Map the Meal Gap Numbers Released

Hunger is not just present in Georgia, it is now prevalent.  New county by county data released Monday by Feeding America reveals that almost 2 million Georgians are food insecure – meaning that at some point in the year they do not have access to enough nutritious food to live a healthy, productive lifestyle.  That’s 20% of our neighbors, coworkers, congregants, family and friends who regularly face the uncertainty of knowing where their next meal will come from.  

That uncertainty plays itself out with a severity that ranges from having to make the hard choice to sacrifice the quality of food you serve your family in order to ensure that they get enough calories, all the way to going consecutive days without eating.  In each case and at all points in between, 1 in 5 Georgians must regularly make choices between the necessities of providing for themselves and their families: food or medicine, food or utilities, food or mortgage payment. As always, those most affected in these circumstances are the most vulnerable members of our community – our children, our grandparents, our neighbors living with disabilities, and our veterans transitioning back to life within our communities.

When I look at the data, two things jump out to me.  Almost half of those 2 million Georgians (912,000) live in the 29 counties served by the Atlanta Community Food Bank, and make no mistake that hunger touches each of our communities.  It is present in the urban heart of Fulton and DeKalb Counties, along the suburban cul-de-sacs of Gwinnett County and scattered across the rural by-ways of Union County. Hunger in Georgia does not discriminate by geography, ethnicity, age or creed.  It is an equal opportunity oppressor. If hunger were a virus, the Georgia Department of Health would have long ago declared an epidemic.

Second, what may seem at first glance to be a contradiction – hunger is increasingly indiscriminate about income.  According to the data released yesterday 42% of food insecure Georgians live in households with income above 185% of the federal poverty line ($43,568 for a family of four).  For years poverty and hunger were generally considered to be synonymous, two sides of the same coin of misfortune.  However, the Great Recession hyper-accelerated a growing trend over the last decade in which families living above the poverty line on paper are increasingly living below the poverty line on their dinner tables.  While an annual household income below the poverty level ($23,550 for a family of four) still puts you at greatest risk for food insecurity, the economic challenges of the last 5 years – one part housing crisis, one part rising healthcare costs, and one part underemployment – have created an environment in which hunger can thrive in the midst of apparent plenty.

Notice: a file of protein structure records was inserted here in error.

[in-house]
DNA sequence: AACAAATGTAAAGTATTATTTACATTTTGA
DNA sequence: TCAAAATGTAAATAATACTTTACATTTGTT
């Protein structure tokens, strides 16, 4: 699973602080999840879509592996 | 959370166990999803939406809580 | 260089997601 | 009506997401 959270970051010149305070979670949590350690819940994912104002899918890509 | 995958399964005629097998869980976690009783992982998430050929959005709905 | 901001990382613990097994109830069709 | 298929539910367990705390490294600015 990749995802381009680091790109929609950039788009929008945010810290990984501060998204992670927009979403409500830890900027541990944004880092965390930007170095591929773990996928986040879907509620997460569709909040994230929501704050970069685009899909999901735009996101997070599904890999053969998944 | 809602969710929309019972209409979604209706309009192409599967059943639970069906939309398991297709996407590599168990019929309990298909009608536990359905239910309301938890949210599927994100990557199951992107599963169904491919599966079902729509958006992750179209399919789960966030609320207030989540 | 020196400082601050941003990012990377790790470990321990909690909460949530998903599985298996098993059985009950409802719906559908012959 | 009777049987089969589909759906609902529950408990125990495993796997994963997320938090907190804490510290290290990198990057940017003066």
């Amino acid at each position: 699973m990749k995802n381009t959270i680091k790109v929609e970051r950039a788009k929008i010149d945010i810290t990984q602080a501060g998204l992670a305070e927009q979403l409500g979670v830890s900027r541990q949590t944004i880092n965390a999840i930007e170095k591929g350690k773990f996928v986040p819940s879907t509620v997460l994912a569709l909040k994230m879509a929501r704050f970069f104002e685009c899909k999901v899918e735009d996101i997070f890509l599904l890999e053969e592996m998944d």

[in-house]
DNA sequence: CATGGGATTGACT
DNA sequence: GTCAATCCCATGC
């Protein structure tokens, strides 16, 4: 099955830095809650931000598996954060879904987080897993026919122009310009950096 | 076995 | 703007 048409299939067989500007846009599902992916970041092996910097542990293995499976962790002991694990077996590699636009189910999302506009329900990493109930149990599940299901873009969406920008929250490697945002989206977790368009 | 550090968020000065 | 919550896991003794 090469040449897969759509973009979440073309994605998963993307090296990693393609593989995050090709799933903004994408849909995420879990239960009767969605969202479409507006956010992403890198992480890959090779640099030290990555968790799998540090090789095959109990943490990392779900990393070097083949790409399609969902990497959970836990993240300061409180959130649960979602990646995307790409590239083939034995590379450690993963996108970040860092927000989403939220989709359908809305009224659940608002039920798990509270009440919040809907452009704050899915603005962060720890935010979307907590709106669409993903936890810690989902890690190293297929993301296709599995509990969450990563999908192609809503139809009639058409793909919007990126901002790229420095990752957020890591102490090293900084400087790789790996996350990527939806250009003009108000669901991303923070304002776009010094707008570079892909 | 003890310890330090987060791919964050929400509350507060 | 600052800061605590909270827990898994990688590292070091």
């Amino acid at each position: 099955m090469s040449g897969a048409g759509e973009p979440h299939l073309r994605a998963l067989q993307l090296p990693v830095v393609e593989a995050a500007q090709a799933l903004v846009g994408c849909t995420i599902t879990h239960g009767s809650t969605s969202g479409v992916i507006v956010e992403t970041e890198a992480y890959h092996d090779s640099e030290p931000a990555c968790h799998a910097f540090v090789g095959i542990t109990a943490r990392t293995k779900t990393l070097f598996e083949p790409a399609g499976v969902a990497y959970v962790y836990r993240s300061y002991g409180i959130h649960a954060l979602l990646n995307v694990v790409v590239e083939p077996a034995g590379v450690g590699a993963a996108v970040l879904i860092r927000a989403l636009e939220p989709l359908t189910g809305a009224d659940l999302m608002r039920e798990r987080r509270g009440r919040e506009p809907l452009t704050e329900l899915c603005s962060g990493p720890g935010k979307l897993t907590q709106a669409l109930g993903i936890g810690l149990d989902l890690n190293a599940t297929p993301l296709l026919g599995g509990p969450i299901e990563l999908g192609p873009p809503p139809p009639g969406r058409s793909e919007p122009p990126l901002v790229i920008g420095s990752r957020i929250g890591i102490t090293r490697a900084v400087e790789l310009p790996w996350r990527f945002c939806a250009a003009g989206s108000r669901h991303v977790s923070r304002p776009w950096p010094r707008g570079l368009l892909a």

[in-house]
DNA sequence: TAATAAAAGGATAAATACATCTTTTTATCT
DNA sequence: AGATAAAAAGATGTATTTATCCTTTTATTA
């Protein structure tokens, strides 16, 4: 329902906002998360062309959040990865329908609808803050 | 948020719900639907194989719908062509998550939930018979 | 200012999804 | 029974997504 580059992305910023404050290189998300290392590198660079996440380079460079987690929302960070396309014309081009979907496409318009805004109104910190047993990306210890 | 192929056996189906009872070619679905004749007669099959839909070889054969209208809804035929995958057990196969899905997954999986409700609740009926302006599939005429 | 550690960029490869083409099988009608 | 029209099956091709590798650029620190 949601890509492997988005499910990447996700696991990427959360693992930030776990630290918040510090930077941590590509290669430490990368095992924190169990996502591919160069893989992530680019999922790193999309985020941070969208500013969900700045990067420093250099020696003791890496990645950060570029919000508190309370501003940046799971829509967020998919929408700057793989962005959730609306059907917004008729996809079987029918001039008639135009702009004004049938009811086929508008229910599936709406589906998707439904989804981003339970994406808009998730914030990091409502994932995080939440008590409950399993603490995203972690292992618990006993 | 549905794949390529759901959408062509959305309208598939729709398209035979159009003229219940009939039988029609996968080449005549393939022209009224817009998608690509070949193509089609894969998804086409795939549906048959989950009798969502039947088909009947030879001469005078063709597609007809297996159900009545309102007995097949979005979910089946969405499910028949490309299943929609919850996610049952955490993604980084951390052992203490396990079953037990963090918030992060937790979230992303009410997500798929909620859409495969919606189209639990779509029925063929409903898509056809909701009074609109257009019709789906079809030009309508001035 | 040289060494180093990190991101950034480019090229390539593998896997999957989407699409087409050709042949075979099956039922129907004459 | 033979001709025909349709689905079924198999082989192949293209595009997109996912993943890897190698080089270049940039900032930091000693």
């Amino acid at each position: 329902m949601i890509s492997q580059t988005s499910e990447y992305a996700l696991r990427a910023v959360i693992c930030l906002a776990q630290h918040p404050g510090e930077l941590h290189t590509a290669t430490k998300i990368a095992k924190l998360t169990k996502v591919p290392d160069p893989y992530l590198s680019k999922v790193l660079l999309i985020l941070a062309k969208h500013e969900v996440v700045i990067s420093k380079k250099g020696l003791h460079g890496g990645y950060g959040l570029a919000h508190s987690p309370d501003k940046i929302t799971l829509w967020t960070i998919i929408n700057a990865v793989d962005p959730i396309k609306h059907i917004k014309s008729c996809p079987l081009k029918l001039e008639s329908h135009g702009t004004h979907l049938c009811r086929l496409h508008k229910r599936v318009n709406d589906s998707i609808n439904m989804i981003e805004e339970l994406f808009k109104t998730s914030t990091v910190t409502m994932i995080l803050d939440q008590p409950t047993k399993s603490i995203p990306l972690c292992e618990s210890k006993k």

However, as troubling as they are, these numbers and the reality that they illustrate don’t tell the full story of our communities.  We cannot ignore the urgency of hunger in Georgia, and make no mistake, when 700,000 of our children do not know where their next meal will come from we have a problem that needs an urgent response.  In formulating that response, our communities have an abundance of resources to draw upon – we do not have to respond out of scarcity.  

The question of how we will respond to hunger is ultimately this: What type of community do we want to live in?  Communities that choose to know and care for their neighbors, that recognize the value and gifts of all members and are shaped by the compassion of hospitality, create an environment in which hunger cannot thrive.  Our network of 600 partners will continue to daily, weekly and monthly respond to the emergency food needs of hungry people in our communities.  I challenge each of us to wrestle with the present reality of hunger in our communities and make a choice about what we would like our community to look like in the future.   

What would it look like for you to begin making choices that create a community in which the seeds of hunger cannot grow?  Let’s encourage each other to make those audacious choices - share one example with us in the comments so that we can learn from each other.